A landing page gives you the opportunity to tweak the copy, design and leads until you reach your expected conversion rate.
If you are offering up a service, requesting the offer is the most sensitive part of the buyer’s journey.
Most business owners fail to improve on this as they believe whoever is interested in their service will simply fill out the request form anyway. They couldn’t be more wrong! It would be naive to think that your service is the only one visitors look up.
On average, your buyers will visit 2 or 3 of your competitors’ websites. It’s unlikely that they will only go to one single provider. Everybody shops around nowadays.
After you've committed money and time to reach this point in the buyer’s journey, we don’t want the visitor to withdraw or shy away because of a poorly constructed request form.
With landing pages, you can try out different versions and find the one which suits your business.
Similar to request forms, pricing pages should be tested and optimized too.
Ustream is a company known for heavily optimizing their pricing pages through usability testing.
However, you don’t want to test your hypothesis on the main pricing page, especially when you don’t know whether or not the new version will perform better than the old one.
On landing pages you can test your pricing and design without suffering any negative consequences. When you have convincing results at your disposal, you can safely migrate the changes to the main pricing page.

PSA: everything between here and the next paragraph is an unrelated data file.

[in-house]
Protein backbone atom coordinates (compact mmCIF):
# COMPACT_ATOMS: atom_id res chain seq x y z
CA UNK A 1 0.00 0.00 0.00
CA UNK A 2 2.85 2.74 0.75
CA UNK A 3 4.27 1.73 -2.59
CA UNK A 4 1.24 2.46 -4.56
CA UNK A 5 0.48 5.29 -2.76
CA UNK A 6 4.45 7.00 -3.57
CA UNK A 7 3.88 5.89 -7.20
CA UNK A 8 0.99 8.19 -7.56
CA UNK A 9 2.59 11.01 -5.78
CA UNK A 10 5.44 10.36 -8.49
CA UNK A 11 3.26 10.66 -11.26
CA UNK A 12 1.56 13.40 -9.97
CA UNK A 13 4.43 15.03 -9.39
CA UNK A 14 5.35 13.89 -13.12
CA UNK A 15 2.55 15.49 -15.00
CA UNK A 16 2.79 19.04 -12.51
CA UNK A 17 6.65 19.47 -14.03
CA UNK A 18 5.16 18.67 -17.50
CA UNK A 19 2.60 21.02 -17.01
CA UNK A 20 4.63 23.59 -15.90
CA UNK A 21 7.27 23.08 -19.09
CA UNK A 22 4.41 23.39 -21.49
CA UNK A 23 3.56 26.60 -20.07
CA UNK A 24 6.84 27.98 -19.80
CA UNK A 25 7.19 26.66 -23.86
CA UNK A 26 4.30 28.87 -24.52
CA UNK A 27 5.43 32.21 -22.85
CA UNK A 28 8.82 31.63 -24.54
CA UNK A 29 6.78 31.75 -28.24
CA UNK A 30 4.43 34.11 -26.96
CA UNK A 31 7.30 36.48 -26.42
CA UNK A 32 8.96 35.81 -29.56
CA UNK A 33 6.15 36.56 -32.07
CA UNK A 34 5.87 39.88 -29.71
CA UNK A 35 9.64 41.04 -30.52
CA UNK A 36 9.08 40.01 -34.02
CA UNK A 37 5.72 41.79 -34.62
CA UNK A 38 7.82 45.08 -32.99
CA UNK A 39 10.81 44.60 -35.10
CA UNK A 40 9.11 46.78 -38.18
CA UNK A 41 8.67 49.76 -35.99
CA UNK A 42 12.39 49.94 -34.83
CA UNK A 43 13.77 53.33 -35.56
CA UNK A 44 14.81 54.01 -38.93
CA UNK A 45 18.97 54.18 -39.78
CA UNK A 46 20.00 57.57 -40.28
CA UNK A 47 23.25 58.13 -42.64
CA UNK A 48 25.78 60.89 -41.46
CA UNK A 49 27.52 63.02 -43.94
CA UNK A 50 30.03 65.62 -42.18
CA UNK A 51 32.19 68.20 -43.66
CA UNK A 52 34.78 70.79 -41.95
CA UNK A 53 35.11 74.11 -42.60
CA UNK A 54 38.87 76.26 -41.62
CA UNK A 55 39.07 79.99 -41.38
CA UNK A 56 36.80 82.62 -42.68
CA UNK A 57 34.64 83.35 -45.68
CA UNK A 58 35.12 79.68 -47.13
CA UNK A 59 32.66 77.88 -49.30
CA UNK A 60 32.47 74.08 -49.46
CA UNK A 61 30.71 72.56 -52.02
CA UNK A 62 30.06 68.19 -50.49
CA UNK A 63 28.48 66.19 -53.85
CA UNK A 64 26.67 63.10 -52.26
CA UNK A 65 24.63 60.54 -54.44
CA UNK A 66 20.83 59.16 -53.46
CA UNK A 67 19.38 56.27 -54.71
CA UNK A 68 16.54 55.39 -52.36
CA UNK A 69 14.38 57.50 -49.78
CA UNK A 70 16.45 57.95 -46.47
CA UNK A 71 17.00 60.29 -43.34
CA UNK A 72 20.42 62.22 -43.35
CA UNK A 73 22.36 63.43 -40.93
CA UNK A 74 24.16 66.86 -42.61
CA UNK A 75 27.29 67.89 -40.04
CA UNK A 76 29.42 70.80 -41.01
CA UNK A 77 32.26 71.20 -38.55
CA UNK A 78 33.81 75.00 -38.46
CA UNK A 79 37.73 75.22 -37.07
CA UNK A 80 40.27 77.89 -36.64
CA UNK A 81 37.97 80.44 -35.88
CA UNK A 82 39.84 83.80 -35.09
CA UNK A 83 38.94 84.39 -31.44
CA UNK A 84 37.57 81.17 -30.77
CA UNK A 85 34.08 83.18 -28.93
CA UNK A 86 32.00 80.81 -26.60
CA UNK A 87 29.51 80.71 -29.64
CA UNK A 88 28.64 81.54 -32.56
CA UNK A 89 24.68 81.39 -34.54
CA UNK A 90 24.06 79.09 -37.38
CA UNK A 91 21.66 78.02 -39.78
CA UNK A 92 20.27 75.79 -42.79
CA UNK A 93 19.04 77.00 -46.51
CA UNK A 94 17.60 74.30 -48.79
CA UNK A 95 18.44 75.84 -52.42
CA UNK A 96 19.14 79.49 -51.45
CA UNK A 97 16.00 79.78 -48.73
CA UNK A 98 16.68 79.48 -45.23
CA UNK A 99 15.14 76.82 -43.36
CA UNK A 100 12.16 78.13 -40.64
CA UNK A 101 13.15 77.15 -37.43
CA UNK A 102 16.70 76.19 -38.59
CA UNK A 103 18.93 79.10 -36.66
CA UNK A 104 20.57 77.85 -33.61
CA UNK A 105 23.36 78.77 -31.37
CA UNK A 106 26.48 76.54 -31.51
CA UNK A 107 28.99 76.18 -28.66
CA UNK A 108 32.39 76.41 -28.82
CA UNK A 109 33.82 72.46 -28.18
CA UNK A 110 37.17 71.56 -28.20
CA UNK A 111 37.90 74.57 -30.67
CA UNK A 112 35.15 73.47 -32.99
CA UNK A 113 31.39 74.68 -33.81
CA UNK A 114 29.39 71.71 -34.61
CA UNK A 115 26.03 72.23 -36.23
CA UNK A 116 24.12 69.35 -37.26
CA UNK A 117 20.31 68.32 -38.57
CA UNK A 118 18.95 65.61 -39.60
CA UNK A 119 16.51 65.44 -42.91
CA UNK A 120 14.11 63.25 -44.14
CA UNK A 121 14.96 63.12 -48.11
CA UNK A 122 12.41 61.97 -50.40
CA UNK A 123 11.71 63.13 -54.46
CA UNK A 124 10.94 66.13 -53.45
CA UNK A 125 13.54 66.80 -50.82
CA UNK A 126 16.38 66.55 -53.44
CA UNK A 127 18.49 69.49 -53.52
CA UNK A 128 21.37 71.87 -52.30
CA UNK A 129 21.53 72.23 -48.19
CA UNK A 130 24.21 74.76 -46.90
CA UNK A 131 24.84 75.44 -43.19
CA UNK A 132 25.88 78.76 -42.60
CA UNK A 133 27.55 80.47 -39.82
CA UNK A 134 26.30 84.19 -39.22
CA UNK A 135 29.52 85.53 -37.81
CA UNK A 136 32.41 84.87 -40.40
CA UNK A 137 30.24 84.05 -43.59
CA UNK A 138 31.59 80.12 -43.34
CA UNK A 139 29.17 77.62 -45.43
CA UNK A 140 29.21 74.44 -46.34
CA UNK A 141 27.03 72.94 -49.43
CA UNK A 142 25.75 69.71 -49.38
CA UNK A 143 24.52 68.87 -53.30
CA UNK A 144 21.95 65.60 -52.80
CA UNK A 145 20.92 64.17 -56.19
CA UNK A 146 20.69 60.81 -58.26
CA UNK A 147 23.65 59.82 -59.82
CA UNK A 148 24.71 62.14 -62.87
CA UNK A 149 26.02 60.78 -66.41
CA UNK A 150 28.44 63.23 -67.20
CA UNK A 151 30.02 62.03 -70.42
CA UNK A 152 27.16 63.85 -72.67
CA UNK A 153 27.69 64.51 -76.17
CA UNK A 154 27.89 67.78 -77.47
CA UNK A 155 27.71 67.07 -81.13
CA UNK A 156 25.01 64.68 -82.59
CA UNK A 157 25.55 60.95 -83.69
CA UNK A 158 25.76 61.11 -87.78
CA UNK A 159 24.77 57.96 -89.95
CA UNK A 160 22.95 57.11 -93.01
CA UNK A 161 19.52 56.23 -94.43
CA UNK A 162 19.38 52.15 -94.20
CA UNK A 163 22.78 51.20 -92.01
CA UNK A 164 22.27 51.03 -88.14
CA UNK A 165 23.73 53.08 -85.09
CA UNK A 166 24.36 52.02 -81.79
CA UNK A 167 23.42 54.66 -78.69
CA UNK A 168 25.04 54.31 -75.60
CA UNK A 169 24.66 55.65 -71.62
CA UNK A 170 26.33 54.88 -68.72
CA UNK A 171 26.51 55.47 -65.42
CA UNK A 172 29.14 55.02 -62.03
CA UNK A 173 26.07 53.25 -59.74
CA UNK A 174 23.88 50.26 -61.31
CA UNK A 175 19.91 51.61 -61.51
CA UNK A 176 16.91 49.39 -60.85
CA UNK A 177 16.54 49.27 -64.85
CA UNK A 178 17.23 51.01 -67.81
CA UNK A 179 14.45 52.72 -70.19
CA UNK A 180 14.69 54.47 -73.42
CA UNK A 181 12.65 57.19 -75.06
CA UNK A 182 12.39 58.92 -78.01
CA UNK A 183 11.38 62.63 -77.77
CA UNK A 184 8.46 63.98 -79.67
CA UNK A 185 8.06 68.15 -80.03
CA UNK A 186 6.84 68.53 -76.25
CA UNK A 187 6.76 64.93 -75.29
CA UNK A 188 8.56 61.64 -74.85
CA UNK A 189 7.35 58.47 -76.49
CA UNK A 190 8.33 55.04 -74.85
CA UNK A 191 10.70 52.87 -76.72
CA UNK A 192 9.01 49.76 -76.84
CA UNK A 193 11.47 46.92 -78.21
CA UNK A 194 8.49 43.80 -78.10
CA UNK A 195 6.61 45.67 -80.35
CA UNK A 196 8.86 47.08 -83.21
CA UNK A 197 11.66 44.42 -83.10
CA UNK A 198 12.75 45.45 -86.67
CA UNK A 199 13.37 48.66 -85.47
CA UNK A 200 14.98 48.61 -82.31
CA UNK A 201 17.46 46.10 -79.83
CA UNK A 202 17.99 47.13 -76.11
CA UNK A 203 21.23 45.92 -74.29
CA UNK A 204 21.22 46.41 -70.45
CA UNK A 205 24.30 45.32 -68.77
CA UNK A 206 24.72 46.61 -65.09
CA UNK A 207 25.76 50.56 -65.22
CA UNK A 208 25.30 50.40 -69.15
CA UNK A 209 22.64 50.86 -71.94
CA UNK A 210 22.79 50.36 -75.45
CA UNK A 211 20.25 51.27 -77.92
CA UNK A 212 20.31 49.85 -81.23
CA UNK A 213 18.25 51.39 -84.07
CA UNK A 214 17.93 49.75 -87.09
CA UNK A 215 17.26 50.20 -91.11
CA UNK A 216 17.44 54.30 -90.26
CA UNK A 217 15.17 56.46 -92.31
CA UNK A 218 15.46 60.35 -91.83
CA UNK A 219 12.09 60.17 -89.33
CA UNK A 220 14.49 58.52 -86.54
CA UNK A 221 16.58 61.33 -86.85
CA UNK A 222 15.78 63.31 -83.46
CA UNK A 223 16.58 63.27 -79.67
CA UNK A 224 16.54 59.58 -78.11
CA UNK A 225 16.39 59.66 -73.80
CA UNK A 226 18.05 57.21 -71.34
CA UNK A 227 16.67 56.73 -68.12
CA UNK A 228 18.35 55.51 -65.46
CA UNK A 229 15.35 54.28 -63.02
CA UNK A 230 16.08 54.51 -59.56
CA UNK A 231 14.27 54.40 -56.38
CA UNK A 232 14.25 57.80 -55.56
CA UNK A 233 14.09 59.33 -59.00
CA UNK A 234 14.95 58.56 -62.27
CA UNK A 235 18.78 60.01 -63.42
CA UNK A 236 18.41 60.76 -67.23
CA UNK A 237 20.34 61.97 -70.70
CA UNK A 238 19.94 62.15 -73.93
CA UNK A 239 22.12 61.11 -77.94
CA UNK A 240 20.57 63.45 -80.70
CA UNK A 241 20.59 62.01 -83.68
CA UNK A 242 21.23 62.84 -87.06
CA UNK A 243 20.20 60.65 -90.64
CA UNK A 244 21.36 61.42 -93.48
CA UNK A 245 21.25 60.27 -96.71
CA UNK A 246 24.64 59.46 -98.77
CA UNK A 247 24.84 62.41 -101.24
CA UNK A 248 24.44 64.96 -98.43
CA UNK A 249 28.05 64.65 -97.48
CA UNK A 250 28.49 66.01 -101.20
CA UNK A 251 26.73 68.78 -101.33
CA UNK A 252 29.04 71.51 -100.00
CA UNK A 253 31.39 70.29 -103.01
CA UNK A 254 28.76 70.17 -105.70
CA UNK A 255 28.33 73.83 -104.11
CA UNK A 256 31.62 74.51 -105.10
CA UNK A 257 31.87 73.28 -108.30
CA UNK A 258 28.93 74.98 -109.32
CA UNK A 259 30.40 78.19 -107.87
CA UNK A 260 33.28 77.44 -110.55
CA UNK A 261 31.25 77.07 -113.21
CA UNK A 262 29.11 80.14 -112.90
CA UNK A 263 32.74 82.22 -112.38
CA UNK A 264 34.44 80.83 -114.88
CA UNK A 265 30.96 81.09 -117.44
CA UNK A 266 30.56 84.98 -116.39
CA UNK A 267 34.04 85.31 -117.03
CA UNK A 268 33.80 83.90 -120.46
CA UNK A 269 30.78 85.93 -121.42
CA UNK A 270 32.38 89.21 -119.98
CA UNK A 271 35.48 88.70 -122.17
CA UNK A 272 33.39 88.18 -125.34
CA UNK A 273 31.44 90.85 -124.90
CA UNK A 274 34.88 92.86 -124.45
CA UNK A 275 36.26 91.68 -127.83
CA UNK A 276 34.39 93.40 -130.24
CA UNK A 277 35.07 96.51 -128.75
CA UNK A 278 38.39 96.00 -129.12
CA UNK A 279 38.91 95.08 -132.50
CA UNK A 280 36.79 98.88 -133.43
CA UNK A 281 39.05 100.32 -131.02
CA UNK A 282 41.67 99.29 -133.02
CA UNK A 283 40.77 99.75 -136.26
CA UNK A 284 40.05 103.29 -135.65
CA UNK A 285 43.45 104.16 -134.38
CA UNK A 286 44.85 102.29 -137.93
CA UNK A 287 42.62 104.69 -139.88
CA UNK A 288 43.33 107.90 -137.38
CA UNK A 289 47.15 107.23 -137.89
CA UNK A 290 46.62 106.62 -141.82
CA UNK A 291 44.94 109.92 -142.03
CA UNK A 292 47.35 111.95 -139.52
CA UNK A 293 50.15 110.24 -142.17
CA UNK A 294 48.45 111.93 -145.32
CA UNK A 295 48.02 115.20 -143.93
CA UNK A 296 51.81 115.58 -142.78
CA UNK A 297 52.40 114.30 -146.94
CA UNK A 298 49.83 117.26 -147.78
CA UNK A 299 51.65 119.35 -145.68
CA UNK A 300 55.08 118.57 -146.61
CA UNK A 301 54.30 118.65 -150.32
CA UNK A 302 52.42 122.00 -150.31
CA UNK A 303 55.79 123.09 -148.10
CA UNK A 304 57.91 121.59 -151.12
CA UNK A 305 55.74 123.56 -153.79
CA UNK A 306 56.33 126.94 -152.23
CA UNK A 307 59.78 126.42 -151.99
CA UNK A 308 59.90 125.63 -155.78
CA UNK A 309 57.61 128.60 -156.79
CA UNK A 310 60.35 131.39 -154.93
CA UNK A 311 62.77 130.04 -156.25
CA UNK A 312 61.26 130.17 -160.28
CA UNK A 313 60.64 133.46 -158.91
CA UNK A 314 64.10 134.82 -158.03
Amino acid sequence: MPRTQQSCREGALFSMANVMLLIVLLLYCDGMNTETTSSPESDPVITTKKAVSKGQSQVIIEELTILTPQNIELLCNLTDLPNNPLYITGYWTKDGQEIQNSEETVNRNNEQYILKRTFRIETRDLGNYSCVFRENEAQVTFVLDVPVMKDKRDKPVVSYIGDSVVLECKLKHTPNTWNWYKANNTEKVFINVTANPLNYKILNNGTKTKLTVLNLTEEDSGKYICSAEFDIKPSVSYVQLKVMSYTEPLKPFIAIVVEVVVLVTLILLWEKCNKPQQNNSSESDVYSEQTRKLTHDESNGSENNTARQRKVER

If you offer downloadable content you should dedicate a squeeze page for it.
A squeeze page is a type of a landing page where you can put more emphasis on the bonus material, making everything seem like there’s a ton of added value. It’s easier to persuade a visitor to download a freebie and then you are able to measure and test to improve conversions.
If you’re selling e-books or any other type of informational products, you should dedicate a squeeze page to them as well (a separate squeeze page for each product).
The biggest advantage behind this is it’s easy for testing and improving. Steve Scott wrote an excellent article on how to test squeeze pages.
If you rely on your emails to produce revenue, you should have an effective email marketing plan.
You’ll want to know which email performs better and whether the attention won through emails lingers or fades away after potential customers have clicked through the call-to-action.
Studies show promotional emails are getting shorter and shorter as 40-50% of emails are opened on mobile.
This tendency means you have a shorter time to engage your audience. On the other hand, email marketing is still only in its beginnings.
You need to grab your audience’s attention and make them click through to a landing page, just one small decision at a time: